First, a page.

London is one of those cities where you are constantly jostled by literary history. The Garden Squares of Bloomsbury where Virginia Woolf and E.M.Forster used to wander, the Sherlock Holmes Museum next to Baker Street Station, Shakespeare’s Globe on the banks of the Thames, the streets Dickens used to pace around in the small hours when he couldn’t sleep, this is a city bursting with books.
The thing is… these are books about a London that no longer exists. Most bibliophiles who undertake literary pilgrimages to England’s famous capital are visiting a fantasy. There are organized walks, hotels, boat trips, libraries, and listicles all vying to introduce you to London’s literary heart. The thing they all have in common is that they won’t tell you a single thing about what London is really like.
So if you are getting a little sick of Shakespeare, weary of Woolf and done with Dickens, here are a list of 21st Century books that will tell you what life in contemporary London is really like:
White Teeth by Zadie Smith
Set in North London and following two working-class families, the Joneses and the Iqbals, White Teeth takes us from 1975 through to 2000, touching on immigration, rootlessness, fundamentalism, race, assimilation, and the importance of good dental work. As the Jonses and the Iqbals raise their families in a rotating series of North London boroughs the reader is given a whistle-stop tour of the tensions between first generation immigrants and their second generation children which have helped to shape London. Described as a novel of “zesty counter-imperialisms” by literary critic Sukhdev Sandhu, White Teeth is required reading for any true anglophile.
Pigeon English by Stephen Kelman
While Smith shows readers what life in London’s neglected postcodes feels like, Stephen Kelman lets us know what it sounds like. Kelman’s eleven-year-old hero, Harrison Opoku, has one of the most memorable inner-monologues ever written. He’s obsessed with a local murder, he has no time for his annoying big sister, and he can’t understand why his mum is so worried about his safety. Joyful, flippant, rude, and at times achingly poignant – Harrison takes the reader on a linguistic roller-coaster through his inner-city estate. Re-shelve Extremely Loud and Incredibly Close, and recycle The Pickwick Papers: Pigeon English is all you need.
An Equal Music by Vikram Seth
Michael is a professional violinist who spends a great deal of his time marching around the Serpentine and missing his great love: Julia, the pianist. The two of them met and fell in love as students in Vienna before separating again. Now, ten years later, he catches sight of her on a London bus and their love affair reignites. Despite spending a large part of the book in Vienna and Venice, the reader is left with a real insight into the ways that residents emotionally and physically navigate London. It’s relatively rare to find a love story, set in London, that isn’t swallowed by the city but Seth manages to avoid that trap with this poignant story of lost and refound love.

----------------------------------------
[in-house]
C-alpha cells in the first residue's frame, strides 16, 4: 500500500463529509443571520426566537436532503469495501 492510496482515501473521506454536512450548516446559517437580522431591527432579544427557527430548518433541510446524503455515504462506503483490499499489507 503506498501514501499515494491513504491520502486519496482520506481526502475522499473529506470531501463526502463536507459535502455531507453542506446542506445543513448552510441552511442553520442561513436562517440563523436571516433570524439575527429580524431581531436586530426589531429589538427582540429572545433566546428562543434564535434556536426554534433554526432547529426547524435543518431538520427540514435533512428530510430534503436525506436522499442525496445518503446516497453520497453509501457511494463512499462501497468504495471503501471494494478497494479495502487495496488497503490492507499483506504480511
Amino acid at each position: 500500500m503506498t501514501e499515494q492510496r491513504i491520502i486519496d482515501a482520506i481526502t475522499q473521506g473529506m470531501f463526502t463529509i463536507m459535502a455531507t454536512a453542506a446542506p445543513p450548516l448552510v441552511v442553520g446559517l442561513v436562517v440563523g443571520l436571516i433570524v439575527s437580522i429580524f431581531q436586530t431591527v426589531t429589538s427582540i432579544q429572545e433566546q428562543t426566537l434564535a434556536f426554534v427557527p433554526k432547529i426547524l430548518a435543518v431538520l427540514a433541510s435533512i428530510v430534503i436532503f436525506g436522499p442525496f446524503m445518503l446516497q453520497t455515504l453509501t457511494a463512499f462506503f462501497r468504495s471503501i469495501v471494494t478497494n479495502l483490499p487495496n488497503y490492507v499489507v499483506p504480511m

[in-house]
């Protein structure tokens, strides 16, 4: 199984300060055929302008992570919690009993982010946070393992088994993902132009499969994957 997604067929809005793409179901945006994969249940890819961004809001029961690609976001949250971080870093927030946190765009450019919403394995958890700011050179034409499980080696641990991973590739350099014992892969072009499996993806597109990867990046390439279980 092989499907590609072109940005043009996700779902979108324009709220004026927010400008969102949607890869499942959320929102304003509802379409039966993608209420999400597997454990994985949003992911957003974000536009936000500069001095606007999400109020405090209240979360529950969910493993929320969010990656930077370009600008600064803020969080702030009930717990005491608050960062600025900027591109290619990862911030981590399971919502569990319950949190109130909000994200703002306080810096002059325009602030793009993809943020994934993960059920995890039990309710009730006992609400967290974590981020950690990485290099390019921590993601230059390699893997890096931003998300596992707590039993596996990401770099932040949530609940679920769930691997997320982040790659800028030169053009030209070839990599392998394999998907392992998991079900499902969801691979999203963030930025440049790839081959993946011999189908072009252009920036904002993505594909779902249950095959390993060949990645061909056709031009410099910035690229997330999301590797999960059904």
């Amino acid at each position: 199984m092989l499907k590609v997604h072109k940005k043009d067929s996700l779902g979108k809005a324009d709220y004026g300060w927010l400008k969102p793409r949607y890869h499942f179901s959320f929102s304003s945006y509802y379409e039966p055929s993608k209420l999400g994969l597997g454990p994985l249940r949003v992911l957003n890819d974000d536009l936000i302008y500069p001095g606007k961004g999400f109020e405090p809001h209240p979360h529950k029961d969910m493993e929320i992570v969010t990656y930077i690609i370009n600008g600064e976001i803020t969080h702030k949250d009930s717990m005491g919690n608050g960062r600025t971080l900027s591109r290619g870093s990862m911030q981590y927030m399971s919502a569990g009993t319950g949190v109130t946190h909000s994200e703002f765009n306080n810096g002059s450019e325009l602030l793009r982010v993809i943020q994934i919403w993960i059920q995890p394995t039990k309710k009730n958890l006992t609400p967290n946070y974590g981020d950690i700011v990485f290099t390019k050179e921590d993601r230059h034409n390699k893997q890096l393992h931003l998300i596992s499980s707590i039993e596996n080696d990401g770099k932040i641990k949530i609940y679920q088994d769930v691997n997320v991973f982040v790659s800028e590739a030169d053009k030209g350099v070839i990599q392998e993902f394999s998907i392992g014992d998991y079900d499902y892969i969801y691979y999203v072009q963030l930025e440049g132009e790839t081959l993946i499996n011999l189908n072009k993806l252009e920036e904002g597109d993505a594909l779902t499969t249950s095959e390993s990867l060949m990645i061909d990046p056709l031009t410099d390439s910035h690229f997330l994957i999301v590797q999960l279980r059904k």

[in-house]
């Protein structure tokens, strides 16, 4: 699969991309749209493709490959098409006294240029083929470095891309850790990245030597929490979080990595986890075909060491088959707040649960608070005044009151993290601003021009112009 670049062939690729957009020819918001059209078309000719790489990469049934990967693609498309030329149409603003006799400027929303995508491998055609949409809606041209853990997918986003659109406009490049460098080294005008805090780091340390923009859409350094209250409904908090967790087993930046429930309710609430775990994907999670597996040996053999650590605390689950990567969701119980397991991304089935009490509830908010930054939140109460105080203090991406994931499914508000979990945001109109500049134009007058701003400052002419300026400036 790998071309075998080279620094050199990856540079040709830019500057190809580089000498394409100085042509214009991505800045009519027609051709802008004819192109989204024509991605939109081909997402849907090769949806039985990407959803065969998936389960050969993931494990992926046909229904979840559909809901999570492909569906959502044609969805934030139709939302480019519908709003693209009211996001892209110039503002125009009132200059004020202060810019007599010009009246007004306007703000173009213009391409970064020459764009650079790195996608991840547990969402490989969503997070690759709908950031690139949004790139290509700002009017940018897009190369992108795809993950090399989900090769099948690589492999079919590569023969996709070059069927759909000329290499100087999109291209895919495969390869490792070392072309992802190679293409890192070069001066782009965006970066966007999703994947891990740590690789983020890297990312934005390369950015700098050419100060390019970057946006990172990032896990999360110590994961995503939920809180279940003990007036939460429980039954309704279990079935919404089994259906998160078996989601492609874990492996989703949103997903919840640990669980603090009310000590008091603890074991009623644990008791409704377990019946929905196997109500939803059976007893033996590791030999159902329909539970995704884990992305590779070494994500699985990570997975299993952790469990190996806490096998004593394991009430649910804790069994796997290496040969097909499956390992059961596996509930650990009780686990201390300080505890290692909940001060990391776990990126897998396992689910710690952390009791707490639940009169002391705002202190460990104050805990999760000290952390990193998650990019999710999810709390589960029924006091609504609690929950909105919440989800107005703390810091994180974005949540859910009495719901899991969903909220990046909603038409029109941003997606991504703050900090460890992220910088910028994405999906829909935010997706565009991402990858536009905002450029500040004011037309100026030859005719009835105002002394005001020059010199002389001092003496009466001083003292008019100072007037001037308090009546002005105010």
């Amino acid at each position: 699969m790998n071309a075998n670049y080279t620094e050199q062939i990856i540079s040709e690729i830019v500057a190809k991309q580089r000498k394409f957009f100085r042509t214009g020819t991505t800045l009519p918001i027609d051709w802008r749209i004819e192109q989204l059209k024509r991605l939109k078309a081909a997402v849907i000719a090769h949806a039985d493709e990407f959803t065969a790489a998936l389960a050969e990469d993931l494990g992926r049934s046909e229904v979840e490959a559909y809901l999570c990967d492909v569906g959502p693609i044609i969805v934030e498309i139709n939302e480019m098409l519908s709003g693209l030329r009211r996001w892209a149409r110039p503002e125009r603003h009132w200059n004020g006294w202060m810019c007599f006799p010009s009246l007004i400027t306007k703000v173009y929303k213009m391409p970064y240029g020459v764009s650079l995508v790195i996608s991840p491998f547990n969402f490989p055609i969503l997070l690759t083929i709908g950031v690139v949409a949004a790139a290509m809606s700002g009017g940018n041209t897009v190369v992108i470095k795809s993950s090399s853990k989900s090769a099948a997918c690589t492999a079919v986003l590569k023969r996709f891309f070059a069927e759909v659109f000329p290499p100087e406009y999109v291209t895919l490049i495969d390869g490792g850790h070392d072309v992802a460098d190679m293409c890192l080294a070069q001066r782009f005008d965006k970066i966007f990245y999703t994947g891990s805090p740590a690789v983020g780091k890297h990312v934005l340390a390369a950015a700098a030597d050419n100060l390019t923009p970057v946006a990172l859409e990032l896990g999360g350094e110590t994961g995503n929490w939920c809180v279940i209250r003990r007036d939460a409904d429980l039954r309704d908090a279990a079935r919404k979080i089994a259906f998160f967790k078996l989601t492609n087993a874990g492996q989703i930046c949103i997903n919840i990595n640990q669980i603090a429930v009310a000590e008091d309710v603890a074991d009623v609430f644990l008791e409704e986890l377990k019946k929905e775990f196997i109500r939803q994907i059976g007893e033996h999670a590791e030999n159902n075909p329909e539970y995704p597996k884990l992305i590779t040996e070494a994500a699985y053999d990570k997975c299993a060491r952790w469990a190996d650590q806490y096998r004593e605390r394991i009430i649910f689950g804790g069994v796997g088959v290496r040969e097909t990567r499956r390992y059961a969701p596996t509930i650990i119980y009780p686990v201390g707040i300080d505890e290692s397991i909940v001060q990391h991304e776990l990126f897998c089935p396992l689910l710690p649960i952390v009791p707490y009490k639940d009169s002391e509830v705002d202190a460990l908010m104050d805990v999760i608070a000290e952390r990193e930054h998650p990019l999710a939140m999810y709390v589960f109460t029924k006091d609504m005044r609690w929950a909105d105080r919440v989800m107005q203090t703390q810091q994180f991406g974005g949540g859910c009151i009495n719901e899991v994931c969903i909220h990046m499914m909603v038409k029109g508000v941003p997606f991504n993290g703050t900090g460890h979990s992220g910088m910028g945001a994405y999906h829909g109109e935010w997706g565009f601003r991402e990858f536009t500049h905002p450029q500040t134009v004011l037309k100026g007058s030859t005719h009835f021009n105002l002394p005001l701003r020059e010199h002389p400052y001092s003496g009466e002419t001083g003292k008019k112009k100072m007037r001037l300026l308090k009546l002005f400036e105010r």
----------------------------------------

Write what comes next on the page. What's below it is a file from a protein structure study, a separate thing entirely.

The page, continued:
Alys, Always by Harriet Lane
It’s impossible to write about Alys, Always without mentioning another quintessentially British but not at all London-based writer: Daphne du Maurier. Because this book is Rebecca for the modern generation of Londoners. It’s Rebecca where the second wife and Danvers join forces and battle it out on Highgate Hill. Frances is a 30-something production editor at a literary newspaper with a typical middle-class Londoner lifestyle: overlooked at work and living in a boxy flat in a nearly-nice-but-not-quite-nice-enough North London postcode. All this changes, however, when she meets a dying woman on an empty country lane.
Mr Loverman by Bernardine Evaristo
Evaristo is one of London’s hidden literary treasures and her latest book, Mr Loverman, demonstrates exactly why London is lucky to have her. Celebrated Hackney personality, Antiguan born, 70+ year-old Barry is a man in the prime of life. He has a dutiful wife, Carmel, two daughters, a silent grandson, and his lover and soulmate Morris – the man he’s been in love with for 60+ years and is now considering leaving his wife for. Offering both an insight into London’s ageing Caribbean community and the far-reaching consequences of fear: Mr Loverman is primarily a riotous celebration of London.
Eat My Heart Out by Zoe Pilger
Want to know what life is like for (some) young Londoners in their 20s, battling extortionate rents, thankless jobs, and car crash love lives?
“From neo-burlesque pop-up strip clubs, to ironic Little Mermaid-themed warehouse parties via ritual worship ceremonies summoning ancient power goddesses, disastrous one night stands with extravagantly unsuitable men, naked cleaning jobs, a forced appearance on Woman’s Hour and baby boomer house parties in Islington, Ann-Marie [the book’s anti-heroine] hurtles through London and life.” (Check out the rest here)